A fixed-basket, or fixed-weight, price index is essentially just that: it measures changes in the cost of purchasing a fixed basket of goods (and services). For the CPI, price quotes are collected monthly, selected to be representative of the various categories of consumer goods and services. The observed price changes are assigned weights, representing the importance of each category in aggregate consumer expenditures during some base period, then combined into the major CPI subcomponents, such as food, shelter, appliances, and so forth and, subsequently, into an overall national average.

A COLI is more ambitious and correspondingly more difficult to produce in that its objective is to measure changes in living costs. Viewed from the standpoint of an individual household, a COLI seeks to measure the percentage change in expenditures a household would have to make in order to hold constant some specified standard of living or level of material well-being.2 In an aggregate COLI, price and expenditure data must be combined to produce an estimate that reflects some measure of average change in the cost of living for all (or some subgroup of) households.

In recently reiterating its acceptance of a COLI as the measurement objective for the CPI, the BLS added a number of important cautions: “It [the COLI] is a theoretical concept based on the well-being of the individual consumer, so . . . additional assumptions about how to apply it as a measurement objective for an aggregated set of consumers . . . must be made” (Bureau of Labor Statistics, 1997b: 3). Further: “While the CPI may be described formally in the context of a cost-of-living index, there is no single all-purpose definition of the target.” The concept of the standard of living that is to be held constant in a cost-of-living index is far from unambiguous. Various analysts have offered different definitions of what universe it should cover (e.g., the standard of living obtainable from public and private goods or from private goods only), and embedding the concept in a regularly published statistical index raises thorny problems.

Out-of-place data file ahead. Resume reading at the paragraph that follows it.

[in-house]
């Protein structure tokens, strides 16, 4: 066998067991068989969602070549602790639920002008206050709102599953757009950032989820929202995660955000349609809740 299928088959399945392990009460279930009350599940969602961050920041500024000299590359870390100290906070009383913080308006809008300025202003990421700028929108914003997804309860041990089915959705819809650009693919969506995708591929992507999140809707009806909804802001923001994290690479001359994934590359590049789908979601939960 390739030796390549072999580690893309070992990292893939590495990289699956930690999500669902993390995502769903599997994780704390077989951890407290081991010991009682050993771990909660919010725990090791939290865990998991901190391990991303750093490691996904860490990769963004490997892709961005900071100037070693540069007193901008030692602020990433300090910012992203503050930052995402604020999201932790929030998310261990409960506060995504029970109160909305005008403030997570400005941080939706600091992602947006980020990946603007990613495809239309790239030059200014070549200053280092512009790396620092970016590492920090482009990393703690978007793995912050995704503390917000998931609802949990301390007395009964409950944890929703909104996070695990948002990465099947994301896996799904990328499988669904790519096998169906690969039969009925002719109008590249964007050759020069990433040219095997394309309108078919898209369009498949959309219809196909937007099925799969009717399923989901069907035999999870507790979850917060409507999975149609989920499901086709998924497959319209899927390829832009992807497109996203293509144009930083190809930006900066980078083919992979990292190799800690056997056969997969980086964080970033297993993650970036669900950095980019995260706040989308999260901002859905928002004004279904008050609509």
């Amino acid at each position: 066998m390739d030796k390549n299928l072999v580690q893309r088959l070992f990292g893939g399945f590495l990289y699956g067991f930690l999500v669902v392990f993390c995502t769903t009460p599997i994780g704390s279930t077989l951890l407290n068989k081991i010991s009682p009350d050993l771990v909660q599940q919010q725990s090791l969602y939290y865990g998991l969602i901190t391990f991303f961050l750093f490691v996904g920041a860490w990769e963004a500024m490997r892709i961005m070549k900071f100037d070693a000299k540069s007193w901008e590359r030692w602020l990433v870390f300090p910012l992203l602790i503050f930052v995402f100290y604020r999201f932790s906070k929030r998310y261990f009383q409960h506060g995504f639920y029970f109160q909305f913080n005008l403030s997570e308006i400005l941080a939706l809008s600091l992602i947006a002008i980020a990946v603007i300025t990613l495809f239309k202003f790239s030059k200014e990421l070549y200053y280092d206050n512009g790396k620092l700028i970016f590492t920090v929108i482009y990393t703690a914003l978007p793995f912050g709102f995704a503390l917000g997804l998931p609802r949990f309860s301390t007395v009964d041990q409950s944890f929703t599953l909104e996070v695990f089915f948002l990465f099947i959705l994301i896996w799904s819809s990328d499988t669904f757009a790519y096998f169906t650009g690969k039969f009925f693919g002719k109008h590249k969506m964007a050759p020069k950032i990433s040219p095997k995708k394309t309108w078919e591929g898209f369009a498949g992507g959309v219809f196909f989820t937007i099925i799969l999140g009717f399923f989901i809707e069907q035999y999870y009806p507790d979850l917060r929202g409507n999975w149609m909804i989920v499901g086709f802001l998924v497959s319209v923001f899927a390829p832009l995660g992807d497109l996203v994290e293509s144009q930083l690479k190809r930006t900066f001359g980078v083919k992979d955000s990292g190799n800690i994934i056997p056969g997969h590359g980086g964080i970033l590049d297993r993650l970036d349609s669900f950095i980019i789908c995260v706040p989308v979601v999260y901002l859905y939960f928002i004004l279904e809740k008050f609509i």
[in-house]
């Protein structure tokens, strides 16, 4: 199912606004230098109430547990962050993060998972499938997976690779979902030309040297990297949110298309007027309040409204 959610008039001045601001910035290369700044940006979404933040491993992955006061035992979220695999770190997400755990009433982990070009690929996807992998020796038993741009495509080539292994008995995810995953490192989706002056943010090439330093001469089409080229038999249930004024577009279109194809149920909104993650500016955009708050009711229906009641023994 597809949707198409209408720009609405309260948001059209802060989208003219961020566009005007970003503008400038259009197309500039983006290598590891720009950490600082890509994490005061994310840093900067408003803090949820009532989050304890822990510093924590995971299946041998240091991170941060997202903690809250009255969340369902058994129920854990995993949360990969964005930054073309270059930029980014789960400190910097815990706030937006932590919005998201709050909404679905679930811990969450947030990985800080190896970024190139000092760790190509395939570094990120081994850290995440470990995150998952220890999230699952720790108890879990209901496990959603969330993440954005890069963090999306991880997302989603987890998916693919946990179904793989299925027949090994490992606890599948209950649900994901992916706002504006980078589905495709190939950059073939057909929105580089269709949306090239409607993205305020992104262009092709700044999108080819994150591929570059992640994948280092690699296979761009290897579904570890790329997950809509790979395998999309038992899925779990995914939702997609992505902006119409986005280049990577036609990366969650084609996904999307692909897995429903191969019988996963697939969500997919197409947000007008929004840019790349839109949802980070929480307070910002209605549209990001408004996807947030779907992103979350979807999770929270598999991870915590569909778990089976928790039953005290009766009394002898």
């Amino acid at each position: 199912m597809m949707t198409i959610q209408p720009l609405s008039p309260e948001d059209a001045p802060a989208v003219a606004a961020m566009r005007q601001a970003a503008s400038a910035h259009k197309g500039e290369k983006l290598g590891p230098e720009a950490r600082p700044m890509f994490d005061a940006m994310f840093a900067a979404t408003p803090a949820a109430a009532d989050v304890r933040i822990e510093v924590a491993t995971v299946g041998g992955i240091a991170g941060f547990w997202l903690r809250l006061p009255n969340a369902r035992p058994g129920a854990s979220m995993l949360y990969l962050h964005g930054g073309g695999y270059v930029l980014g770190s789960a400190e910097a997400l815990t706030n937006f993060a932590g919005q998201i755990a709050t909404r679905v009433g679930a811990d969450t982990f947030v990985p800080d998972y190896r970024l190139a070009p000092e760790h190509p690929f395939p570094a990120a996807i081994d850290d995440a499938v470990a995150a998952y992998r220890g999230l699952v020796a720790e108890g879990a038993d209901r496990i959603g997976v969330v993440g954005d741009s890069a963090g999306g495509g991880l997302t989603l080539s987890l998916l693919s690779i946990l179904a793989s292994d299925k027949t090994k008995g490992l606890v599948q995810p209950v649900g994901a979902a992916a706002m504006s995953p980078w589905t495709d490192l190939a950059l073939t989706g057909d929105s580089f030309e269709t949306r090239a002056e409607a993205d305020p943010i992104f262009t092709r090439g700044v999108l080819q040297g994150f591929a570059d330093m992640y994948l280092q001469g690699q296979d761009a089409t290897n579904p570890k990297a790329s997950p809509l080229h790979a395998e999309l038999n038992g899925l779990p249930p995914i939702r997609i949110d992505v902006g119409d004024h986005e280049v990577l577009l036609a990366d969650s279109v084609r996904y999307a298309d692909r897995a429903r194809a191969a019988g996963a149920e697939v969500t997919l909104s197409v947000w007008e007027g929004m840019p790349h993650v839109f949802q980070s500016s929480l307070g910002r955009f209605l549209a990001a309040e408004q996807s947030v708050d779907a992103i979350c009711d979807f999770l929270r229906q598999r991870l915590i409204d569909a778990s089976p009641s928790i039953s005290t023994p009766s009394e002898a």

The discussion and controversy about the CPI reflect a large number of conceptual and measurement issues: As a guide for the BLS in making decisions about how the index should be designed and measured, what are the advantages and limitations of the concepts that underlie fixed-weight and cost-of-living indexes? For many years attention centered on the “substitution issue”: To what extent is it possible to incorporate into the index the tendency of households to shift their purchases toward those goods whose prices have risen the least or fallen the most? But there are other important questions of index design whose

2  

See Chapter 2 for a discussion of standard of living in the context of cost-of-living theory. Briefly, consumers think more goods are better than less and can consistently rank alternative bundles of goods in terms of a set of preferences. Constrained by income and prices, each consumer chooses the most preferred bundle of goods. The consumer’s “standard of living” (or “material well-being”) is a measure of the extent to which preferences are satisfied.



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